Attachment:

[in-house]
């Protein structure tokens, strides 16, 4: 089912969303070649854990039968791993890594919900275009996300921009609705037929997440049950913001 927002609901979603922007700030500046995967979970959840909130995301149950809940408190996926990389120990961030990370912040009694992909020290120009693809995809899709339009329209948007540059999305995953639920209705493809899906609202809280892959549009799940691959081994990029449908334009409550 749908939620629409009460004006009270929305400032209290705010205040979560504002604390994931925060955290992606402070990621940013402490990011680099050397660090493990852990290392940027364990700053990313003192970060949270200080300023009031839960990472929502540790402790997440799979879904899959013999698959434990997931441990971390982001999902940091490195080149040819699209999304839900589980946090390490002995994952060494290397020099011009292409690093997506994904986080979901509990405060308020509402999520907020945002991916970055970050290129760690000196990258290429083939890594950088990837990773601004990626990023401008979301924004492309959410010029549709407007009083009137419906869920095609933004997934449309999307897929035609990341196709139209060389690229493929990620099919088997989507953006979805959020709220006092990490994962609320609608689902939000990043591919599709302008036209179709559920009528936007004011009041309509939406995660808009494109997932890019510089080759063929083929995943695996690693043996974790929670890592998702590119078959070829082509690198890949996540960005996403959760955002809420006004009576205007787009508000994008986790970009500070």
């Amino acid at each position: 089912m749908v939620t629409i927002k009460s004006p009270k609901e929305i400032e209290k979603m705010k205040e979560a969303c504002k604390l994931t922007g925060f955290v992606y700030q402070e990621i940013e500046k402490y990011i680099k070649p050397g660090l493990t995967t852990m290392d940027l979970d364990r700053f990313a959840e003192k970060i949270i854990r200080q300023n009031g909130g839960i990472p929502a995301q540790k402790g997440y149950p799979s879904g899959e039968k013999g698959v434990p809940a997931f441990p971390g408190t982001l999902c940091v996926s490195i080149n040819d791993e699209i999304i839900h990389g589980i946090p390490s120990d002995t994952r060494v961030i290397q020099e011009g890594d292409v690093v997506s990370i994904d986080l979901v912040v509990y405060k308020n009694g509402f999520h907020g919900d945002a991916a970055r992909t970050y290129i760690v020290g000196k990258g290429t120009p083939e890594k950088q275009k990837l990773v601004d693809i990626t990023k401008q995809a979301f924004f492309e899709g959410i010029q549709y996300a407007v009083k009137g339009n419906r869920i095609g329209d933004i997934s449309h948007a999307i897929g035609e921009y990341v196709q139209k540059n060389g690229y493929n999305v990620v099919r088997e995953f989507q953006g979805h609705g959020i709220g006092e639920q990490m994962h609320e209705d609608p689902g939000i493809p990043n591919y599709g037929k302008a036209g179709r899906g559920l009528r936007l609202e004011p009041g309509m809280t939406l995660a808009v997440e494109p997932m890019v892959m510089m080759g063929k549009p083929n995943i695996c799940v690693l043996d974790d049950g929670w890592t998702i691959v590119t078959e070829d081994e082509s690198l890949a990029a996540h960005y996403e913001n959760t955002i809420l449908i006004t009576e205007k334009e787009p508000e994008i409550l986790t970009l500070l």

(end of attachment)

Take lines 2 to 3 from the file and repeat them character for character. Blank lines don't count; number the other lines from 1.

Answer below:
């Protein structure tokens, strides 16, 4: 089912969303070649854990039968791993890594919900275009996300921009609705037929997440049950913001 927002609901979603922007700030500046995967979970959840909130995301149950809940408190996926990389120990961030990370912040009694992909020290120009693809995809899709339009329209948007540059999305995953639920209705493809899906609202809280892959549009799940691959081994990029449908334009409550 749908939620629409009460004006009270929305400032209290705010205040979560504002604390994931925060955290992606402070990621940013402490990011680099050397660090493990852990290392940027364990700053990313003192970060949270200080300023009031839960990472929502540790402790997440799979879904899959013999698959434990997931441990971390982001999902940091490195080149040819699209999304839900589980946090390490002995994952060494290397020099011009292409690093997506994904986080979901509990405060308020509402999520907020945002991916970055970050290129760690000196990258290429083939890594950088990837990773601004990626990023401008979301924004492309959410010029549709407007009083009137419906869920095609933004997934449309999307897929035609990341196709139209060389690229493929990620099919088997989507953006979805959020709220006092990490994962609320609608689902939000990043591919599709302008036209179709559920009528936007004011009041309509939406995660808009494109997932890019510089080759063929083929995943695996690693043996974790929670890592998702590119078959070829082509690198890949996540960005996403959760955002809420006004009576205007787009508000994008986790970009500070």
């Amino acid at each position: 089912m749908v939620t629409i927002k009460s004006p009270k609901e929305i400032e209290k979603m705010k205040e979560a969303c504002k604390l994931t922007g925060f955290v992606y700030q402070e990621i940013e500046k402490y990011i680099k070649p050397g660090l493990t995967t852990m290392d940027l979970d364990r700053f990313a959840e003192k970060i949270i854990r200080q300023n009031g909130g839960i990472p929502a995301q540790k402790g997440y149950p799979s879904g899959e039968k013999g698959v434990p809940a997931f441990p971390g408190t982001l999902c940091v996926s490195i080149n040819d791993e699209i999304i839900h990389g589980i946090p390490s120990d002995t994952r060494v961030i290397q020099e011009g890594d292409v690093v997506s990370i994904d986080l979901v912040v509990y405060k308020n009694g509402f999520h907020g919900d945002a991916a970055r992909t970050y290129i760690v020290g000196k990258g290429t120009p083939e890594k950088q275009k990837l990773v601004d693809i990626t990023k401008q995809a979301f924004f492309e899709g959410i010029q549709y996300a407007v009083k009137g339009n419906r869920i095609g329209d933004i997934s449309h948007a999307i897929g035609e921009y990341v196709q139209k540059n060389g690229y493929n999305v990620v099919r088997e995953f989507q953006g979805h609705g959020i709220g006092e639920q990490m994962h609320e209705d609608p689902g939000i493809p990043n591919y599709g037929k302008a036209g179709r899906g559920l009528r936007l609202e004011p009041g309509m809280t939406l995660a808009v997440e494109p997932m890019v892959m510089m080759g063929k549009p083929n995943i695996c799940v690693l043996d974790d049950g929670w890592t998702i691959v590119t078959e070829d081994e082509s690198l890949a990029a996540h960005y996403e913001n959760t955002i809420l449908i006004t009576e205007k334009e787009p508000e994008i409550l986790t970009l500070l």